One of the high points of my experience was a task we did on the first day. Laura MacNewman, my supervisor, Mr. Adkisson, Desai, and I went to Christ Church Cranbrook in search of a friar within the Women’s Window. The friar was an insignia from the designer and glassmaker who constructed the window. We took a very narrow staircase, hidden in the wall, up to the bottom of the window. The area was so small that Mr. Adkisson could barely walk over with his tripod to take the picture. While we were up there, they turned the lights out in the main sanctuary. The daylight filtered in through the stained-glass window and gave the church a faint pink tint. I was awe struck; it was simply stunning. I felt like I was in a picture from National Geographic. That view and many other small things I learned helped make my time in the Archives memorable.

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A view from the Women’s Window at Christ Church Cranbrook. Photo by Aya Miller, CKU ’19.

As for scanning, I learned a lot about stories that were covered in the past. In the March 2006 issue of the Crane-Clarion there was a two-page article called “The Problem of ‘Self-Segregation’ at Cranbrook.” The article covered how minorities often group together and how white students don’t notice that the majority of their friends, as well as the majority of the school, is white. It takes editors that find these issues important to bring them to the forefront. Although for many it may be an uncomfortable subject, it is a necessary one to discuss.

I also read interesting articles about the removal of a Robert E. Lee statue that used to stand in Gordon Hall of Science. In reading the articles, I was surprised that the students had many contrasting opinions. Some people quoted were against the statue’s removal because they saw Lee as an American hero in terms of his post-War accomplishments and his fight for states’ rights in the Civil War. In the end, the faculty choose to remove it because Lee’s role as a leading general in support of slavery during the Civil War was offensive to many students and families. The coverage opened my eyes to different opinions and reaffirmed my belief that there are always many sides and opinions to a situation.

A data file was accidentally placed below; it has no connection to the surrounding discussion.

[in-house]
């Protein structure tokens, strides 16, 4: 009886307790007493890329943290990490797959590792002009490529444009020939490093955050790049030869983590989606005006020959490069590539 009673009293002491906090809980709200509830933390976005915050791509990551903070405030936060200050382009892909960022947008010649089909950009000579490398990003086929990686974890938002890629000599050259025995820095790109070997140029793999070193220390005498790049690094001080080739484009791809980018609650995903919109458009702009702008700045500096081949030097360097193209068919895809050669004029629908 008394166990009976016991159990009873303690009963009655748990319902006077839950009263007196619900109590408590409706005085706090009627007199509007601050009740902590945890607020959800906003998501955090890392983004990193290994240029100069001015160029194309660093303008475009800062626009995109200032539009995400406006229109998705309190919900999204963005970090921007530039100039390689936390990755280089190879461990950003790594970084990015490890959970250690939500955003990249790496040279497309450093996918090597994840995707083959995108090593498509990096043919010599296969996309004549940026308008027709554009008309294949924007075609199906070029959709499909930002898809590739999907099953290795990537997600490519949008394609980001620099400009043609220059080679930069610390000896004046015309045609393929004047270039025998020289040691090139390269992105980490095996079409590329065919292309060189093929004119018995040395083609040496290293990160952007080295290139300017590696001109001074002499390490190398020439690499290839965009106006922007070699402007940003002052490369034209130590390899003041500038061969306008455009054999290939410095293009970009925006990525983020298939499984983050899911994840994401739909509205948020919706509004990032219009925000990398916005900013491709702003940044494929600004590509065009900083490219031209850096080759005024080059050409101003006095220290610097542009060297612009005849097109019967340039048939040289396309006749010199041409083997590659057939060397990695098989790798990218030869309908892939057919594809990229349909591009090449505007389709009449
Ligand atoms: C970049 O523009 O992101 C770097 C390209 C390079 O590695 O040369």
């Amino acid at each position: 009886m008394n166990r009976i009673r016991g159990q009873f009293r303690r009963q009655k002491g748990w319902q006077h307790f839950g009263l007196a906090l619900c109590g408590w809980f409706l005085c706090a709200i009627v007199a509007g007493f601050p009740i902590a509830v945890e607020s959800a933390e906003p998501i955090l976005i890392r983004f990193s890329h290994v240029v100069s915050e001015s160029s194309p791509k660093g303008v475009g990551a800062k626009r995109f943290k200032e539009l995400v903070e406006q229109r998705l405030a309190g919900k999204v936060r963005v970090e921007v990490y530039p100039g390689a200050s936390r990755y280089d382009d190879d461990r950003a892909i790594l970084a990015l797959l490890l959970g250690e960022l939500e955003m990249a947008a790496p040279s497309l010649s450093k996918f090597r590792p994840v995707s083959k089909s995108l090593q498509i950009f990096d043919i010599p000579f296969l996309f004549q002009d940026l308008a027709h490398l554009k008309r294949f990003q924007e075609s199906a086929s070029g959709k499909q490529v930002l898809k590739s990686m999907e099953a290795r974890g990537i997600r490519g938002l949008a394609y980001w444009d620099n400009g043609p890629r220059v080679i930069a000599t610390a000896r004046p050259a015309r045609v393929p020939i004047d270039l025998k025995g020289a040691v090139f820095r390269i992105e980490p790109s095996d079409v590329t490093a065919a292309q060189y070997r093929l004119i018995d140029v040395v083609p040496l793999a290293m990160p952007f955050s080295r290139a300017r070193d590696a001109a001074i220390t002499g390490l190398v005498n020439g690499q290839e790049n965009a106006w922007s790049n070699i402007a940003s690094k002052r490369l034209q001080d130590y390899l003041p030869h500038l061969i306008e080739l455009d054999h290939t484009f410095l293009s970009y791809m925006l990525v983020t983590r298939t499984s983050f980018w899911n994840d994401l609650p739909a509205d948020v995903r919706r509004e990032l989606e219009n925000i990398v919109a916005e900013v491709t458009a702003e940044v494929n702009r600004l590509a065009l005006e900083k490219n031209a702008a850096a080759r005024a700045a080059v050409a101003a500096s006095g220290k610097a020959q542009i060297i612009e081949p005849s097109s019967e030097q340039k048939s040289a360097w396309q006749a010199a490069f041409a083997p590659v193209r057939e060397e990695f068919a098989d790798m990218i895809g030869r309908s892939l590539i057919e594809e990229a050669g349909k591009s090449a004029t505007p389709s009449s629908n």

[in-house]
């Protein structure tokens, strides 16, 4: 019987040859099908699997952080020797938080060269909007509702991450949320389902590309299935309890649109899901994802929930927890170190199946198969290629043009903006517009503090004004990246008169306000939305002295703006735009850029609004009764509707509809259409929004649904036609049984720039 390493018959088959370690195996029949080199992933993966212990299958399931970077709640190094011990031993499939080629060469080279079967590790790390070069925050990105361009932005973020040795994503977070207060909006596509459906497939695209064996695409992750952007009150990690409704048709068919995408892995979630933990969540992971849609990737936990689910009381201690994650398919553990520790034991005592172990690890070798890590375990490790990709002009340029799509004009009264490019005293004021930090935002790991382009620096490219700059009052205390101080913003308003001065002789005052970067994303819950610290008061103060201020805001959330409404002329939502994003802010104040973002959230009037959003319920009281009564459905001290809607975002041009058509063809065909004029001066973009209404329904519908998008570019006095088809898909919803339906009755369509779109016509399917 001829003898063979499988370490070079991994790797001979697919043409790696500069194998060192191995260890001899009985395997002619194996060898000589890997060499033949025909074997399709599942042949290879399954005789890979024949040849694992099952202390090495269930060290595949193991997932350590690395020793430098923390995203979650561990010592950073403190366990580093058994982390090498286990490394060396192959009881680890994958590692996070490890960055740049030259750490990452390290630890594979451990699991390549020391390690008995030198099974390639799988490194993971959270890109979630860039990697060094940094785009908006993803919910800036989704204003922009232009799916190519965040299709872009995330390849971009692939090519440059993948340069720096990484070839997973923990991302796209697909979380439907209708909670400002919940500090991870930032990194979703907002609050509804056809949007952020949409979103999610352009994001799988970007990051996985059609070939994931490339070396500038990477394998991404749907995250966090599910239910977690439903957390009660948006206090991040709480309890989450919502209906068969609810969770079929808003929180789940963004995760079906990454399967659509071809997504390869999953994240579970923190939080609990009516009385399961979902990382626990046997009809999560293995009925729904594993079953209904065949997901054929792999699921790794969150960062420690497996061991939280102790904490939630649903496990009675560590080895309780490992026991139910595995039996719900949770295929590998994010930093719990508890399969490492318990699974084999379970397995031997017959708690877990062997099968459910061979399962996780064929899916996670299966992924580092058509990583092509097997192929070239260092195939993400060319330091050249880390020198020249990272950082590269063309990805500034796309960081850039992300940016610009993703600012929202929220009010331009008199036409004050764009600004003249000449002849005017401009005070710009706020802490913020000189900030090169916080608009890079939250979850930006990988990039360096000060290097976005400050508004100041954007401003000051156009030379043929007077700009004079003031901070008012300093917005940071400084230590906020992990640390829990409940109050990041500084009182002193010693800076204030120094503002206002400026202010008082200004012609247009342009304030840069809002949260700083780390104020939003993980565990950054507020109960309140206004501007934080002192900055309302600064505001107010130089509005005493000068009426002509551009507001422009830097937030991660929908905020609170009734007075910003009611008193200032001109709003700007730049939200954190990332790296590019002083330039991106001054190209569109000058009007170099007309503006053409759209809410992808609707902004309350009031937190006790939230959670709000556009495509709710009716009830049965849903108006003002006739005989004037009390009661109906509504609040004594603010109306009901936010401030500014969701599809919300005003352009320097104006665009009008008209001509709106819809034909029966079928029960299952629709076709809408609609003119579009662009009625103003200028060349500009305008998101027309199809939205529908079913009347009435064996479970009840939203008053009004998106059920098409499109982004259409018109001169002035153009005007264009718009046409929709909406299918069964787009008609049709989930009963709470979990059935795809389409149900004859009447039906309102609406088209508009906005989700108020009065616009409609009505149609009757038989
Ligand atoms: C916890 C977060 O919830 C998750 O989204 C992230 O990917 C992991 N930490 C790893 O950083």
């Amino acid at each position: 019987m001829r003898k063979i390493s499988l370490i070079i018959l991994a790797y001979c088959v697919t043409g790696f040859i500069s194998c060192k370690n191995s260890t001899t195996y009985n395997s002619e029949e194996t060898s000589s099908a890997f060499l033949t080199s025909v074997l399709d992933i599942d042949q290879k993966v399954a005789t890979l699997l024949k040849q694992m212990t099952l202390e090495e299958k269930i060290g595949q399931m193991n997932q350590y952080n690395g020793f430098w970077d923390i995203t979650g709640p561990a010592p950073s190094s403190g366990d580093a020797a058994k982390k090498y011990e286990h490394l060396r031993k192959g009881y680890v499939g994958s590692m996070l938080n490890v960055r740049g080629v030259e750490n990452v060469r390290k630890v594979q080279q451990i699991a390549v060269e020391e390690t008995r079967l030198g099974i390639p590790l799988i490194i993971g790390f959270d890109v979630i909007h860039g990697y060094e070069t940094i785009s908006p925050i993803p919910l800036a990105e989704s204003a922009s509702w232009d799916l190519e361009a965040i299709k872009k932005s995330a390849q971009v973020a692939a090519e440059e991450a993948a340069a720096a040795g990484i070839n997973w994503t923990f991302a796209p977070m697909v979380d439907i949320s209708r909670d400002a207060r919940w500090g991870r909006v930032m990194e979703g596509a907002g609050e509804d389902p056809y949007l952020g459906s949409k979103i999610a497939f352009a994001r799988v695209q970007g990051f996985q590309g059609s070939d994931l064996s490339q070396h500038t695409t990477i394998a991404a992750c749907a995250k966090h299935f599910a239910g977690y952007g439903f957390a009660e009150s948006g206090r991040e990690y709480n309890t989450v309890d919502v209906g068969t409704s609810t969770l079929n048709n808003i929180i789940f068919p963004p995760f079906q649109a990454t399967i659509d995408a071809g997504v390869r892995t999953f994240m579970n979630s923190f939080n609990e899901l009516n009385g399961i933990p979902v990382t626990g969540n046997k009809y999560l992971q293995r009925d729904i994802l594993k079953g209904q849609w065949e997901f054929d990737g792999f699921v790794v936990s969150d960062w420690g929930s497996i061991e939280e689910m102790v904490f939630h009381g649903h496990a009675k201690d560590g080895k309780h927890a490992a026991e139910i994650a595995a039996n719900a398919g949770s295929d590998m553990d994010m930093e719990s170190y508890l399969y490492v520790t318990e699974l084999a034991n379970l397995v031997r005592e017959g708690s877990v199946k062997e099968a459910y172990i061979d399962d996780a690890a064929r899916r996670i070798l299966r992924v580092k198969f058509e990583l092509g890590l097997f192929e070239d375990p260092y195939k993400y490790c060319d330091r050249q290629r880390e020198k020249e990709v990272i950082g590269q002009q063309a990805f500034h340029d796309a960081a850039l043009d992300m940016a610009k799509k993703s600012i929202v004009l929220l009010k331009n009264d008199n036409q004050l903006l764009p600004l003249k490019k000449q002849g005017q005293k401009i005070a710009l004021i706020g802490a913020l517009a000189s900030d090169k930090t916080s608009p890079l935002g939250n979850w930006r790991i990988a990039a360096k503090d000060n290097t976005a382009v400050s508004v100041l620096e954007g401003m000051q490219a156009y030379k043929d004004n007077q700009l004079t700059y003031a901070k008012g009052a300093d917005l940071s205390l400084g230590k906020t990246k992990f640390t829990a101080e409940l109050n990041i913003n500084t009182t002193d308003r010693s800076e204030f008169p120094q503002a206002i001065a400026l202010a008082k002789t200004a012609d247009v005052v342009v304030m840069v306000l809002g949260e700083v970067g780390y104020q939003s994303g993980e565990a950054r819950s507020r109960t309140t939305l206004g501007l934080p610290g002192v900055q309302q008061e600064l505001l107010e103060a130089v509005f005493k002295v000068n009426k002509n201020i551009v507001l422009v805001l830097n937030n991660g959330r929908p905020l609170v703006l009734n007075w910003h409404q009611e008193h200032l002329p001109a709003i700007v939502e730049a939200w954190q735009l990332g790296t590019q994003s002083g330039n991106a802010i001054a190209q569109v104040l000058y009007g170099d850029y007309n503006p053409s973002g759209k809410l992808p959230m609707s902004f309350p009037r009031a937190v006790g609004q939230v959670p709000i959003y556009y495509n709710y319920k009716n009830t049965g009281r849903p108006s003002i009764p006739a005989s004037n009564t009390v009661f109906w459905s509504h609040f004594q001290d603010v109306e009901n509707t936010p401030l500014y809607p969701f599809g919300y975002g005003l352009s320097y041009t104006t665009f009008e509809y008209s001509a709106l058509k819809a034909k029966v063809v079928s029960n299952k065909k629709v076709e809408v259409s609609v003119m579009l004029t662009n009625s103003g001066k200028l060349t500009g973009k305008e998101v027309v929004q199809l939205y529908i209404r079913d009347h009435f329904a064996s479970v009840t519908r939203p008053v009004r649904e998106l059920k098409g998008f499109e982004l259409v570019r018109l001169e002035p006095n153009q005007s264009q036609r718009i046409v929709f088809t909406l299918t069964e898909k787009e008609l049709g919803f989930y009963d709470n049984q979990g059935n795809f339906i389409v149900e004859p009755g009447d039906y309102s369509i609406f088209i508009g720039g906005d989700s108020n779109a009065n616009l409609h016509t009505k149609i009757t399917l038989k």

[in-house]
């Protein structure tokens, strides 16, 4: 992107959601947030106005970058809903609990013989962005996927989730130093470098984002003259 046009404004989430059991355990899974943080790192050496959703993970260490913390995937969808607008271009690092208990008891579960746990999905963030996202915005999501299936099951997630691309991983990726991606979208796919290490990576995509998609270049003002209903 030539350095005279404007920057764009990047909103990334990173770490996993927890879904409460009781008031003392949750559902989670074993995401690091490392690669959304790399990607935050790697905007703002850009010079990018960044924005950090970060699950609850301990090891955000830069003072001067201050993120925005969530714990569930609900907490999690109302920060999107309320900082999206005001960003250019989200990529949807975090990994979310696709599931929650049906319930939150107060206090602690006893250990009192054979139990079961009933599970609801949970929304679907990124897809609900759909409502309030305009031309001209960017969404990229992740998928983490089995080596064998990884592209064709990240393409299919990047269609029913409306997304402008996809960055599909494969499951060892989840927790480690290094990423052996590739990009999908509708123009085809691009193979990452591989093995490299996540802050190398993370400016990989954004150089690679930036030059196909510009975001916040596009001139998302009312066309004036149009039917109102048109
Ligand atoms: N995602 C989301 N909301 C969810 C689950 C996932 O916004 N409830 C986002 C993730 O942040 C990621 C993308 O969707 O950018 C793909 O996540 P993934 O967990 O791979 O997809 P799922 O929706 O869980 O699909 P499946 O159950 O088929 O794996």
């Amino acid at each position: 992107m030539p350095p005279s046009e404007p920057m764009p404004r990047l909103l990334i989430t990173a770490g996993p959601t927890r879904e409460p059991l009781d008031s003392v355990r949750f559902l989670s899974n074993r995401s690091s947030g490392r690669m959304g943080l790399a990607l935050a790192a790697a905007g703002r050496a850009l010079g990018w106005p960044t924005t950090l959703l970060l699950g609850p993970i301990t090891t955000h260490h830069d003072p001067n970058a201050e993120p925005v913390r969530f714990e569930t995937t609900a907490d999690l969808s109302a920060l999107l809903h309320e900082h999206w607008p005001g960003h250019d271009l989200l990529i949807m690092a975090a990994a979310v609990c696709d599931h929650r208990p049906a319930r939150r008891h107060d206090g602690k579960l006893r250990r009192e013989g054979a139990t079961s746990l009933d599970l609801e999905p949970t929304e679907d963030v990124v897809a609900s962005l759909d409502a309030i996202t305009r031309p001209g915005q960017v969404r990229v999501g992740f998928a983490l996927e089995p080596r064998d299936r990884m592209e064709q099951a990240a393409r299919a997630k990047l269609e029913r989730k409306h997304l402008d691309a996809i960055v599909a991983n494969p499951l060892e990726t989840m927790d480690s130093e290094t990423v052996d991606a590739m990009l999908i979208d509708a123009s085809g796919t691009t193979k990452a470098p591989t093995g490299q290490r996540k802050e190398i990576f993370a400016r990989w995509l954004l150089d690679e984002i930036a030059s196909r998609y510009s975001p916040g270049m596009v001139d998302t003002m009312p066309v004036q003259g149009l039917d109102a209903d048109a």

No. 3, February 2004, Opinion, Pg.2

Opinion section of The Cranbrook Kingswood Crane-Clarion, February 2005. Courtesy of Cranbrook Archives.

To put it simply, Senior May was great. The Archives was a relaxing and enjoyable place to work for the last three weeks of my Senior Year. I’m proud that I was able to help and make a difference, even if it was a small one. In fact, I enjoyed it so much that I’ll be staying on throughout the summer to continue working as a volunteer. I’d like to thank those who work at the Center for Collections and Research as well as my supervisor, Laura MacNewman, for welcoming and hosting me.

Aya Miller, Cranbrook Kingswood Upper School 2019

Editor’s Note: The Senior May Project is a school-sponsored activity that encourages Cranbrook Kingswood Upper School seniors to acquire work experience in a field they are considering as a college major, a potential profession, and/or as a personal interest.

Aya Miller is a native of Kalamazoo, Michigan, and has been a boarding student at Cranbrook since 2015. Aya will be enrolling at Western Michigan University in Kalamazoo this fall. The Center thanks her for her tireless efforts scanning important documents about Cranbrook’s history, and her volunteering to continue with us this summer. We know she will be a success as she embarks on the next phase of her education!

 

Revel in the Clutter of Edward Fella’s 1972 Cranbrook Map

On the inside cover of the 1973/1975 Cranbrook Academy of Art Catalog is a hand-drawn, fold-out map of the campus. I’ve always liked this map, with its witty labels like “Brookside School for Little Kids” and “Another Famous Statue.”

Map of Cranbrook from 1973 Catalog by Edward Fella.jpg

Map of Cranbrook drawn by Edward Fella (CAA Design 1987), 1972. Printed on the inside cover of the 1973/1975 Cranbrook Academy of Art Course Catalog. Courtesy of Cranbrook Archives.

On the top left, you’ll see “Athletic Fields (Detroit Lions practice here).” The map also documents the neighborhood: on the far right, “Houses of the Bloomfield Hills wealthy” and on the bottom left, “Used to be orchards here, now houses.” If you look nearby, you’ll see “Map drawn by Edward Fella 1972.”